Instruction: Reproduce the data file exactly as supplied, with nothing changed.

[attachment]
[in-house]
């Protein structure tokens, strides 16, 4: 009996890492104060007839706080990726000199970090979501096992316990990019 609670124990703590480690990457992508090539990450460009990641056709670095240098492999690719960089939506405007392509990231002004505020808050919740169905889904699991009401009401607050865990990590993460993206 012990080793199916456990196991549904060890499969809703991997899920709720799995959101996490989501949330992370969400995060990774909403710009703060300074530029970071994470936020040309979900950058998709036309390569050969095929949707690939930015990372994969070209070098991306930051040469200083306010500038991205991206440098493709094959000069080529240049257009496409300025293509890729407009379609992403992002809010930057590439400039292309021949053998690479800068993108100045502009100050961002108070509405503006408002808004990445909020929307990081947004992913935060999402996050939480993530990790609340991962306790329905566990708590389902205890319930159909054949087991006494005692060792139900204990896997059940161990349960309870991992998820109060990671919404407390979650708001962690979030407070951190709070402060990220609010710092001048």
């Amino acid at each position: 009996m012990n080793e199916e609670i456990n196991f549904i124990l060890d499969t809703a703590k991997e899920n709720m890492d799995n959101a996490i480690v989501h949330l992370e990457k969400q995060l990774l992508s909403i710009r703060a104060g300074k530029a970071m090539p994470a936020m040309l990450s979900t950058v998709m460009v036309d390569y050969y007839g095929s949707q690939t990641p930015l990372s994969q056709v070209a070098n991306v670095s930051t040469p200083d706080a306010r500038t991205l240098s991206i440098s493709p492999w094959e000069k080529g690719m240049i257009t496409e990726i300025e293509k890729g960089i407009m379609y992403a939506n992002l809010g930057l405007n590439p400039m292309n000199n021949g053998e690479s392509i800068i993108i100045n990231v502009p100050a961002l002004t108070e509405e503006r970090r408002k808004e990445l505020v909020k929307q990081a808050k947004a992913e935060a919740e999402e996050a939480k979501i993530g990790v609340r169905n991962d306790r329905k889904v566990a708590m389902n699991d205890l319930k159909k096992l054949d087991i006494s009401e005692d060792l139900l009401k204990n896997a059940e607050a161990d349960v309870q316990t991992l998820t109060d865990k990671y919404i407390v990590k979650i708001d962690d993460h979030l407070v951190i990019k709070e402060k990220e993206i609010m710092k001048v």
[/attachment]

[in-house]
């Protein structure tokens, strides 16, 4: 009996890492104060007839706080990726000199970090979501096992316990990019 609670124990703590480690990457992508090539990450460009990641056709670095240098492999690719960089939506405007392509990231002004505020808050919740169905889904699991009401009401607050865990990590993460993206 012990080793199916456990196991549904060890499969809703991997899920709720799995959101996490989501949330992370969400995060990774909403710009703060300074530029970071994470936020040309979900950058998709036309390569050969095929949707690939930015990372994969070209070098991306930051040469200083306010500038991205991206440098493709094959000069080529240049257009496409300025293509890729407009379609992403992002809010930057590439400039292309021949053998690479800068993108100045502009100050961002108070509405503006408002808004990445909020929307990081947004992913935060999402996050939480993530990790609340991962306790329905566990708590389902205890319930159909054949087991006494005692060792139900204990896997059940161990349960309870991992998820109060990671919404407390979650708001962690979030407070951190709070402060990220609010710092001048």
């Amino acid at each position: 009996m012990n080793e199916e609670i456990n196991f549904i124990l060890d499969t809703a703590k991997e899920n709720m890492d799995n959101a996490i480690v989501h949330l992370e990457k969400q995060l990774l992508s909403i710009r703060a104060g300074k530029a970071m090539p994470a936020m040309l990450s979900t950058v998709m460009v036309d390569y050969y007839g095929s949707q690939t990641p930015l990372s994969q056709v070209a070098n991306v670095s930051t040469p200083d706080a306010r500038t991205l240098s991206i440098s493709p492999w094959e000069k080529g690719m240049i257009t496409e990726i300025e293509k890729g960089i407009m379609y992403a939506n992002l809010g930057l405007n590439p400039m292309n000199n021949g053998e690479s392509i800068i993108i100045n990231v502009p100050a961002l002004t108070e509405e503006r970090r408002k808004e990445l505020v909020k929307q990081a808050k947004a992913e935060a919740e999402e996050a939480k979501i993530g990790v609340r169905n991962d306790r329905k889904v566990a708590m389902n699991d205890l319930k159909k096992l054949d087991i006494s009401e005692d060792l139900l009401k204990n896997a059940e607050a161990d349960v309870q316990t991992l998820t109060d865990k990671y919404i407390v990590k979650i708001d962690d993460h979030l407070v951190i990019k709070e402060k990220e993206i609010m710092k001048v």